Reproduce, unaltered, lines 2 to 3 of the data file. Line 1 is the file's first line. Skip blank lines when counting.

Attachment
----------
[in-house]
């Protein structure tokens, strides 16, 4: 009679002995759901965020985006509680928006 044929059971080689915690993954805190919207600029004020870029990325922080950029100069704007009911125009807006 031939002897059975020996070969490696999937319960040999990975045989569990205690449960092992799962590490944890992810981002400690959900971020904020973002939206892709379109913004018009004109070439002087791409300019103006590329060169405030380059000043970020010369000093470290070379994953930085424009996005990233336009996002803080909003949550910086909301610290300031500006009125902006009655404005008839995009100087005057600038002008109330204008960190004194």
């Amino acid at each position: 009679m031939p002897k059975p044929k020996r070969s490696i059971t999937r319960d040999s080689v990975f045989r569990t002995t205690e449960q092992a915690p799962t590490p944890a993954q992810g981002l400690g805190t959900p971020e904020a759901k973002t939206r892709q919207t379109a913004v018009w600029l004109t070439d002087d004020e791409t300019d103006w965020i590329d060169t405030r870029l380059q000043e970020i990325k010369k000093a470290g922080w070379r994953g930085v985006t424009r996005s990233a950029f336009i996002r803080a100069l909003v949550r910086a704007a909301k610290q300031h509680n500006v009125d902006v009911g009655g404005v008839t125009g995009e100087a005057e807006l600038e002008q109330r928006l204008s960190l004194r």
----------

């Protein structure tokens, strides 16, 4: 009679002995759901965020985006509680928006 044929059971080689915690993954805190919207600029004020870029990325922080950029100069704007009911125009807006 031939002897059975020996070969490696999937319960040999990975045989569990205690449960092992799962590490944890992810981002400690959900971020904020973002939206892709379109913004018009004109070439002087791409300019103006590329060169405030380059000043970020010369000093470290070379994953930085424009996005990233336009996002803080909003949550910086909301610290300031500006009125902006009655404005008839995009100087005057600038002008109330204008960190004194």
């Amino acid at each position: 009679m031939p002897k059975p044929k020996r070969s490696i059971t999937r319960d040999s080689v990975f045989r569990t002995t205690e449960q092992a915690p799962t590490p944890a993954q992810g981002l400690g805190t959900p971020e904020a759901k973002t939206r892709q919207t379109a913004v018009w600029l004109t070439d002087d004020e791409t300019d103006w965020i590329d060169t405030r870029l380059q000043e970020i990325k010369k000093a470290g922080w070379r994953g930085v985006t424009r996005s990233a950029f336009i996002r803080a100069l909003v949550r910086a704007a909301k610290q300031h509680n500006v009125d902006v009911g009655g404005v008839t125009g995009e100087a005057e807006l600038e002008q109330r928006l204008s960190l004194r």